Photo Credit: NOAA
Photo Credit: NOAA | Cover Photo: John Lemieux

After a lot of “waffling” over the summer and fall, NOAA is now saying that La Niña is indeed favored this fall/winter.

Related: Meteorologists No Longer Expecting La Niña This Winter

This news comes after the meteorological organization downgraded the chances of the event back in early September. However, according to the latest ENSO post, The La Niña watch is back in effect with a 70% chance of the phenomena affecting the western US this fall before those chances fall to 55% for the winter months.

“La Niña is favored to develop (~70% chance) during the Northern Hemisphere fall 2016 and slightly favored to persist (~55% chance) during winter 2016-17.” – NOAA

Monthly sea surface temperature in the Niño 3.4 region of the tropical Pacific compared to the long-term average for all moderate-to-strong El Niño years and the following year since 1950, showing how 2015/16 (black line) compares to other events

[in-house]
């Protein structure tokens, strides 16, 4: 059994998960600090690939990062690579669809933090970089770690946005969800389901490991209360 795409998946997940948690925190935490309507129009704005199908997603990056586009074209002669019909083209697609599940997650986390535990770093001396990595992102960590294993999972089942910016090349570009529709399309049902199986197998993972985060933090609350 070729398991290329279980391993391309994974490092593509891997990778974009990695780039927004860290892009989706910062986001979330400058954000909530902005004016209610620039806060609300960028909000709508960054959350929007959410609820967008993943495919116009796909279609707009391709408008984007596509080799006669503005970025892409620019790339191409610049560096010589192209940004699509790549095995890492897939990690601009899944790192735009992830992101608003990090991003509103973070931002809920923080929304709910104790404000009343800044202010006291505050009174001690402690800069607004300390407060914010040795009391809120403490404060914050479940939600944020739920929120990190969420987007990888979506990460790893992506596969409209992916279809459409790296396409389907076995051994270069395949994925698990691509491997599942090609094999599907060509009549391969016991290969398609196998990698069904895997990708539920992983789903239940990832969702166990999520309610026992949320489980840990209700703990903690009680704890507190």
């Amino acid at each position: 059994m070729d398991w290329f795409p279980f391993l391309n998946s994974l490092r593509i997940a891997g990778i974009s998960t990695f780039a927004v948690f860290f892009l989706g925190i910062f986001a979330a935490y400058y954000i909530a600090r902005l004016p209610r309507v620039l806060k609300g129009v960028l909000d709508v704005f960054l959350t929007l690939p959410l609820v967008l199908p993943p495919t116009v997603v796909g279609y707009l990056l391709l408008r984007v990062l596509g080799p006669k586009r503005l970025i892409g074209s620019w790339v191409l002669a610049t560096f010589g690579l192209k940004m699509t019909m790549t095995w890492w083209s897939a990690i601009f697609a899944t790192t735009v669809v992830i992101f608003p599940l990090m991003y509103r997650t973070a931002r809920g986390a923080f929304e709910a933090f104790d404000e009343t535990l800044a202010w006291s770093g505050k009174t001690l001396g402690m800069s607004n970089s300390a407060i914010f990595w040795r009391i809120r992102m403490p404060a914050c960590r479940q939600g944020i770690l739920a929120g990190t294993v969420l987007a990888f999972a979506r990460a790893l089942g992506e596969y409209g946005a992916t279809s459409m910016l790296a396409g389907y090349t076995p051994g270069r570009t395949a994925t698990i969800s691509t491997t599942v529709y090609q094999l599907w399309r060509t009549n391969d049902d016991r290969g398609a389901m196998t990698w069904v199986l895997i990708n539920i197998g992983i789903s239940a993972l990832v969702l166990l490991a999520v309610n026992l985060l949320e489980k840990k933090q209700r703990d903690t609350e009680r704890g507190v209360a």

The most recent news from NOAA is all thanks to the atmosphere reacting to cooler than normal sea-surface temperatures. That interaction is most evident in how the jet stream and trade winds reacted to the cooling temperatures by speeding up and moving slightly further north.

“Atmospheric anomalies across the equatorial Pacific edged toward La Niña during September, with a stronger tendency toward La Niña late in the month” – NOAA

That said, La Niña events are seasonal by nature, meaning these conditions must persist for several months before this is considered a La Niña at all.

Average sea surface temperature during September, 2016, compared to the 1981-2010 average. figure, from CPC data. All resemblance to a lava lamp is accidental.

Find the entire ENSO post here: Antici…pation – October 2016 ENSO forecast

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